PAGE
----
Bulls enjoy life of grime in 93-85 win over visiting Knicks
BY JOE COWLEY email@example.com December 8, 2012 11:13PM
Chicago Bulls Vs New York Knicks. Chicago Bulls No.8 Marco Belinelli celebrates with No.13 Joakim Noah and No.9 Luol Deng after the Bulls victory over the New York Knicks 93-85. Saturday December 8, 2012 I Scott Stewart~Sun-Times
Updated: January 10, 2013 6:41AM
It was one of those games that had grimy written all over it.
Knicks-Bulls, no Derrick Rose, no Carmelo Anthony, no Richard Hamilton. Two defensive-minded teams with no real star power on the floor.
Then the Bulls watched Taj Gibson get the boot in the second quarter, courtesy of two technicals, and, of course, Kirk Hinrich couldn’t answer the bell for the second half with a bum left elbow.
Grimy in every sense of the word.
Right where the Bulls needed it to be.
Thanks to 22 points apiece from Luol Deng and Marco Belinelli, the Bulls had their first signature victory of the season Saturday, beating the New York Knicks 93-85 at the United Center.
“Definitely,’’ Joakim Noah said when asked about the ugliness of the Bulls’ third consecutive win. “That’s just one of those hard-fought wins. I’m just happy we won. You know what? I’m tired. What [stinks] is if I felt like this, and we wouldn’t have won. I mean, Saturday night, the Knicks, [losing] would have been bad.’’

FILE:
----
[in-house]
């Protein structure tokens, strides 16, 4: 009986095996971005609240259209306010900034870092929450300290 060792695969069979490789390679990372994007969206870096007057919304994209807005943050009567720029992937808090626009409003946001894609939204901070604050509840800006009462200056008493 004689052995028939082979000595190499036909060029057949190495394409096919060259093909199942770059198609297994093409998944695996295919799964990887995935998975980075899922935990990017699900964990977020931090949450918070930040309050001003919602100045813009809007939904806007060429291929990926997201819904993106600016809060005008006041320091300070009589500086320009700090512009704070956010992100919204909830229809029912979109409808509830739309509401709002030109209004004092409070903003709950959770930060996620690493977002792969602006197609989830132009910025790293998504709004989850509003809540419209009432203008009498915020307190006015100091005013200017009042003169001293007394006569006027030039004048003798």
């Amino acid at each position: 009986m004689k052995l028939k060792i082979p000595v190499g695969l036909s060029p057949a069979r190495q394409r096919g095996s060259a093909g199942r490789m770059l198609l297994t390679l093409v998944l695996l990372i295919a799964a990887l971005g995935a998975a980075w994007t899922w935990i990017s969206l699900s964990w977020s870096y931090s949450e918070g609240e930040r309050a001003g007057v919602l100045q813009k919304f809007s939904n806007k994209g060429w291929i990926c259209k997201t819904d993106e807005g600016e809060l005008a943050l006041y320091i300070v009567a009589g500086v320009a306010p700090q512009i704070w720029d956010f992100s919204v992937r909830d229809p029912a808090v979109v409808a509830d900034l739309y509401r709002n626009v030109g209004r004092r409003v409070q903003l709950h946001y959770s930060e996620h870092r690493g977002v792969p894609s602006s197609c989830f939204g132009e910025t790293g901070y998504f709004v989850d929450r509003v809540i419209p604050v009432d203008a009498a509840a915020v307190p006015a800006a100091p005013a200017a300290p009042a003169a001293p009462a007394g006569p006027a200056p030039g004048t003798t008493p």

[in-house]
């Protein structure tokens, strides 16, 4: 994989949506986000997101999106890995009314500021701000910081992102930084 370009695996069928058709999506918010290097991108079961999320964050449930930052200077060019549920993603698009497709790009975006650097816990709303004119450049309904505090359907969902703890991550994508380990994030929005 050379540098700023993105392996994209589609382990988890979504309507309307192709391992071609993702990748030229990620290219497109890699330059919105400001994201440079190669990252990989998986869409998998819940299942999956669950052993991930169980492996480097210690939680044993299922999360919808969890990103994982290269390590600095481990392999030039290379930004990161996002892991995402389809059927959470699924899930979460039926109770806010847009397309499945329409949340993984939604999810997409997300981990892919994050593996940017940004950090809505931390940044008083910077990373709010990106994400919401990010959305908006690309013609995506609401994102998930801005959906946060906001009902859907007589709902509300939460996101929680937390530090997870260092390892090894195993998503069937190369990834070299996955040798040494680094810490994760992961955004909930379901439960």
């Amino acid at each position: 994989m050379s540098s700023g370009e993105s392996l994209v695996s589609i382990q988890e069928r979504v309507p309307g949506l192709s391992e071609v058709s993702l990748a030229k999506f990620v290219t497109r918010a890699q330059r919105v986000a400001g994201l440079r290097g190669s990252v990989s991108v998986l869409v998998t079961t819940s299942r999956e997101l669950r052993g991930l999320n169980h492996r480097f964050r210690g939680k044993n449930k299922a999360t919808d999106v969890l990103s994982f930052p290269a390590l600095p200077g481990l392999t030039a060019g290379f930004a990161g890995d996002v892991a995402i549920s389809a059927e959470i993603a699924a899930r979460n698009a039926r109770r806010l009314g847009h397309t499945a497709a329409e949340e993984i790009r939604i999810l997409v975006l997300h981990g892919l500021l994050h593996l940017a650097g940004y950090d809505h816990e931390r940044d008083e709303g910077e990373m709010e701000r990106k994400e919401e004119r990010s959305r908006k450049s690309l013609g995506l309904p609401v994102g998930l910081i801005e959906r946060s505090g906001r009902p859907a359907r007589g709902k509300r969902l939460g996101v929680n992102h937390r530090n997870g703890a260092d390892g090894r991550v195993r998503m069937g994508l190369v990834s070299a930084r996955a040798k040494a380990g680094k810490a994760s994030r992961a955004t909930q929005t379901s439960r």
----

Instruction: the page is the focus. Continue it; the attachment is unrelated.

Letting another elite team escape with a victory at the UC definitely would’ve been bad. It already has happened several times this season.
“Oklahoma City, Indiana, we’ve let too many good teams slide away,’’ Gibson said. “This was one of those games we had to just grind it out. [Coach Tom Thibodeau] gives us the freedom to play defense, and it feels good to pull out a tough win against a great team.’’
Thibodeau needed to see that his team could put together a 48-minute game against an elite team.
They’ve had the first 36 minutes down pat in most cases. It’s those last 12 that have been problematic.
Jimmy Butler’s layup gave the Bulls a 67-65 lead going into the fourth, and the back-and-forth continued until just over four minutes were left, when Butler, again playing above the rim, gave the Bulls a four-point lead.
After a stop, Deng gave the Bulls an 83-77 lead with two free throws. Then it was hang-on time, with the Bulls standing up to a Knicks flurry that lacked any real punch.
Holding a 14-5 team to 20 points in the fourth quarter showed the kind of mental toughness Thibodeau has been waiting all year to see.
“The Knicks are tough,’’ Thibodeau said. “They keep constant pressure on you; they can erase a lead very quickly. Overall, I thought it was a very good win.’’
But victories don’t have a long shelf life with Thibodeau, and he already was looking ahead to the home game Tuesday against the Clippers.
Thibodeau said Hinrich tweaked his left elbow and is day-to-day. He also said he understood Gibson’s frustration but wants him to understand the situation in the game.
“We talked about it briefly,’’ Thibodeau said. “There were some tough calls that I thought went against him, and it’s an emotional game, but we still have to do better with that. You get one [technical], you have to let it go.’’